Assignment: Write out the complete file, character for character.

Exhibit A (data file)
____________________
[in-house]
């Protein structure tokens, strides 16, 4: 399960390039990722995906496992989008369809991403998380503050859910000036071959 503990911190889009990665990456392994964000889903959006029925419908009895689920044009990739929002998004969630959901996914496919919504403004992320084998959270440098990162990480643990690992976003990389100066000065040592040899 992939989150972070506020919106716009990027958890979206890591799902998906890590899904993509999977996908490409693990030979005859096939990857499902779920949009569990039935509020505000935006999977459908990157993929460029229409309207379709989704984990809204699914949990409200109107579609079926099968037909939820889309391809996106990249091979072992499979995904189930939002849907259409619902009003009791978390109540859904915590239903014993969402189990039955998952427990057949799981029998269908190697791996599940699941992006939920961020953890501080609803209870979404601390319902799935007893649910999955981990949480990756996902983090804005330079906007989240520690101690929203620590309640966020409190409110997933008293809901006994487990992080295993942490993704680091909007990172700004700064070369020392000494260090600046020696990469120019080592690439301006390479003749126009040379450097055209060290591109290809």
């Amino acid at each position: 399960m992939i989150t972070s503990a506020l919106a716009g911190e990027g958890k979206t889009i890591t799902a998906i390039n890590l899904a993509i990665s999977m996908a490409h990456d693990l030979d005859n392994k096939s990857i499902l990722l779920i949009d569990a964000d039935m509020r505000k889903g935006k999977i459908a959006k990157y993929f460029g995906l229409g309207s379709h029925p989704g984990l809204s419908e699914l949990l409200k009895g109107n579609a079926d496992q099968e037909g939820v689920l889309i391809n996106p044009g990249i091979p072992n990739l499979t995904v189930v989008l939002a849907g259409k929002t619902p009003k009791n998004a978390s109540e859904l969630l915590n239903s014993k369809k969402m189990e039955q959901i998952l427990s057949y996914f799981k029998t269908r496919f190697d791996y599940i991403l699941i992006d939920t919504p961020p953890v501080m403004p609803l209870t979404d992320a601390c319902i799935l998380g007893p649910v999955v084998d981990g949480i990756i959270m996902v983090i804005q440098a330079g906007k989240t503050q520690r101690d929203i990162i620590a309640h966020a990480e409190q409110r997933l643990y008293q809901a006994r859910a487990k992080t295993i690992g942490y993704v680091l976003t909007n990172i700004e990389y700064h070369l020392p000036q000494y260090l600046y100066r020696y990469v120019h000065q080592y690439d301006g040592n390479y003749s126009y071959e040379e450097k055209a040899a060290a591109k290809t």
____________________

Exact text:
[in-house]
């Protein structure tokens, strides 16, 4: 399960390039990722995906496992989008369809991403998380503050859910000036071959 503990911190889009990665990456392994964000889903959006029925419908009895689920044009990739929002998004969630959901996914496919919504403004992320084998959270440098990162990480643990690992976003990389100066000065040592040899 992939989150972070506020919106716009990027958890979206890591799902998906890590899904993509999977996908490409693990030979005859096939990857499902779920949009569990039935509020505000935006999977459908990157993929460029229409309207379709989704984990809204699914949990409200109107579609079926099968037909939820889309391809996106990249091979072992499979995904189930939002849907259409619902009003009791978390109540859904915590239903014993969402189990039955998952427990057949799981029998269908190697791996599940699941992006939920961020953890501080609803209870979404601390319902799935007893649910999955981990949480990756996902983090804005330079906007989240520690101690929203620590309640966020409190409110997933008293809901006994487990992080295993942490993704680091909007990172700004700064070369020392000494260090600046020696990469120019080592690439301006390479003749126009040379450097055209060290591109290809």
């Amino acid at each position: 399960m992939i989150t972070s503990a506020l919106a716009g911190e990027g958890k979206t889009i890591t799902a998906i390039n890590l899904a993509i990665s999977m996908a490409h990456d693990l030979d005859n392994k096939s990857i499902l990722l779920i949009d569990a964000d039935m509020r505000k889903g935006k999977i459908a959006k990157y993929f460029g995906l229409g309207s379709h029925p989704g984990l809204s419908e699914l949990l409200k009895g109107n579609a079926d496992q099968e037909g939820v689920l889309i391809n996106p044009g990249i091979p072992n990739l499979t995904v189930v989008l939002a849907g259409k929002t619902p009003k009791n998004a978390s109540e859904l969630l915590n239903s014993k369809k969402m189990e039955q959901i998952l427990s057949y996914f799981k029998t269908r496919f190697d791996y599940i991403l699941i992006d939920t919504p961020p953890v501080m403004p609803l209870t979404d992320a601390c319902i799935l998380g007893p649910v999955v084998d981990g949480i990756i959270m996902v983090i804005q440098a330079g906007k989240t503050q520690r101690d929203i990162i620590a309640h966020a990480e409190q409110r997933l643990y008293q809901a006994r859910a487990k992080t295993i690992g942490y993704v680091l976003t909007n990172i700004e990389y700064h070369l020392p000036q000494y260090l600046y100066r020696y990469v120019h000065q080592y690439d301006g040592n390479y003749s126009y071959e040379e450097k055209a040899a060290a591109k290809t």